“It’s everywhere and everyone’s using it.” That’s how one web-hosting resource describes cloud computing—and it is only a slight exaggeration. Upwards of 90 percent of business enterprises use cloud services for functions such as storing data, hosting email servers, integrating supply chains and managing workloads.

The bad news: Cybercriminals also are big fans of cloud computing. Their activities appear to have tripled during the coronavirus pandemic as companies cope with the complexities of having employees work remotely. There’s even greater risk for cybercrimes such as identity breaches, ransomware threats and the theft of company secrets. As the National Security Agency (NSA) has noted, companies may invest in cloud services that promise to enhance cybersecurity, only to find that the cloud poses hazards of its own.

With apologies to the Rolling Stones, telling hackers to “get off of my cloud” isn’t a workable strategy. But other tactics are worth considering to help safeguard functions and resources entrusted to the cloud—before cybercriminals succeed with strategies of their own.

Cloud Computing Basics

As metaphors go, the cloud has been a tremendous success. It conjures up an image of a beautiful place in the sky, where valuable information is kept safe from earthly perils. Nice picture, though the cloud really refers to a collection of servers and networks spread among various geographical locations, promising constant, reliable support for companies’ computing functions.

It’s not clear which entrepreneur or tech whiz came up with the term “cloud” to describe those functions. But it’s clear that since cloud computing emerged as a technology in the late 1990s, and became a buzzy term around 2006, it has largely lived up to its promise. According to one estimate:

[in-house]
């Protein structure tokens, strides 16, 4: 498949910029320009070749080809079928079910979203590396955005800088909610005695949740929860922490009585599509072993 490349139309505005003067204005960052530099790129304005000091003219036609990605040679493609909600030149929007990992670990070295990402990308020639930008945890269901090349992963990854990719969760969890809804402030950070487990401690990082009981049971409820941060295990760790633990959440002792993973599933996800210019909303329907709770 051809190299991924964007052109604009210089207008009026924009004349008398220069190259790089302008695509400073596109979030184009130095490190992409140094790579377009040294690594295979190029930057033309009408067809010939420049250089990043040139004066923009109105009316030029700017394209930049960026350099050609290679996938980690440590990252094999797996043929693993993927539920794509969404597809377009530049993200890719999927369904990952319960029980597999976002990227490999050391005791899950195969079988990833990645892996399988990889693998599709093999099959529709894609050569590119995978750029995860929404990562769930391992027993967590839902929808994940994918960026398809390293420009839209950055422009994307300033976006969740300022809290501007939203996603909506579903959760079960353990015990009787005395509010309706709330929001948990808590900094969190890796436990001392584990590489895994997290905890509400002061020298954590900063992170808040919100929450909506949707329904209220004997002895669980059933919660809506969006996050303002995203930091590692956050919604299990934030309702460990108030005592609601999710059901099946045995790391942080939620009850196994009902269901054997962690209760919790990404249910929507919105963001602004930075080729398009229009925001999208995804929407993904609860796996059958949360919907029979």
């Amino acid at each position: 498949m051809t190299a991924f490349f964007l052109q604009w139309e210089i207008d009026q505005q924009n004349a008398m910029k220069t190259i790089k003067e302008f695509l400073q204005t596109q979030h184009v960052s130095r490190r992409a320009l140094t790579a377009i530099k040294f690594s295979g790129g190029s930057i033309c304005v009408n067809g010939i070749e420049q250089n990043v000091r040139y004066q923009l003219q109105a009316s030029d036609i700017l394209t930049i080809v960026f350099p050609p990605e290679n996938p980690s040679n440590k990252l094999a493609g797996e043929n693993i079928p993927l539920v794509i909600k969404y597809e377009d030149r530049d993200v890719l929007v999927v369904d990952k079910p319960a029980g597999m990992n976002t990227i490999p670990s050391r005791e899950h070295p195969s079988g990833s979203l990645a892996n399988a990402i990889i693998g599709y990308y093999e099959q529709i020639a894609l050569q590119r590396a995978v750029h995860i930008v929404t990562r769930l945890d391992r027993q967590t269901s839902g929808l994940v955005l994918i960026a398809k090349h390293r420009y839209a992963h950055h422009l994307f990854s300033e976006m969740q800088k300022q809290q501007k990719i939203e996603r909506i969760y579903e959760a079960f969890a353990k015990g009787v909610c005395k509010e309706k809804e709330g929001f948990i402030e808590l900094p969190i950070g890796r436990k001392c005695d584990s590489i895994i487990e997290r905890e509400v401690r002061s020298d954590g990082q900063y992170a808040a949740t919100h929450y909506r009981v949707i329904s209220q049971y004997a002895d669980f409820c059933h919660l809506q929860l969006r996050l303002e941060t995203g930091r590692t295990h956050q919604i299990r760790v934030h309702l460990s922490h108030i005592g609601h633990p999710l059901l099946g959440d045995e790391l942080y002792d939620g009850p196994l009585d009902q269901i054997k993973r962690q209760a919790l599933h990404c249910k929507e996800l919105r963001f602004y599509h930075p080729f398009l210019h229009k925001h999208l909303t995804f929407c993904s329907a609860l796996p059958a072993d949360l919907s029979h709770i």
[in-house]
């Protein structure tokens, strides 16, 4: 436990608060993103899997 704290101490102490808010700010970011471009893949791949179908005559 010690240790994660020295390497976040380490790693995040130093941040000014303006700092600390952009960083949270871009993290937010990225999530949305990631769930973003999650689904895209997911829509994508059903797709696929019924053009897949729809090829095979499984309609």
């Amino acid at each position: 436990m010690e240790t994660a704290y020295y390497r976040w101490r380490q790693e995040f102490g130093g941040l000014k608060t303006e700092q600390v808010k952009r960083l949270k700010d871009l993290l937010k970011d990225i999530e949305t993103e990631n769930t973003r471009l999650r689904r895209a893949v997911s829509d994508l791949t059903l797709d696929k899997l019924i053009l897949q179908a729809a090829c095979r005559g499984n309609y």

• The cloud service market (worldwide) is estimated to exceed $623 billion by 2023.
  • Half of businesses spend more than $1.2 million a year on cloud services.
  • As of 2019, the manufacturing industry expected to spend more than $5 billion annually on cloud services.

How does cloud computing figure into manufacturing? Extensively, because so many industrial operations are computerized. This affects not only office tasks like payroll and email, but plant functions such as alarms, sign-in systems, data sharing between machines, and sensors that boost efficiency on product lines. Cloud computing is a scalable resource that enhances innovation and competitiveness, according to the Information Technology & Innovation Foundation.

In a 2017 report, the foundation underlined cloud computing’s role in operations, supply chain integration, product design and fabrication, and even influencing how consumers use their products. With cloud resources, even small manufacturers can access new production systems including 3D printing, the internet of things (IoT) and industrial robots.

Great Potential, Rich Targets

One reason managers welcomed the cloud is that they recalled what their data processing operations used to look like. For many industries, it was a gigantic room, cool and dimly lit, filled from floor to ceiling with shelves of humming servers. When something went wrong with the equipment in that room, people lost their internet, operations skidded to a halt and email went down. Then everyone had to wait until the I/S staff fixed the problem.

Cloud computing providers like Microsoft—a major player in the industry with its Azure business—sold the cloud as a dependable alternative to all that. Local problems like a hardware glitch or severe weather matter much less when operations are backed by multiple off-site servers. Azure proclaims selling points ranging from cost-efficient storage of massive amounts of data, to machine learning and artificial intelligence to aid decision-making.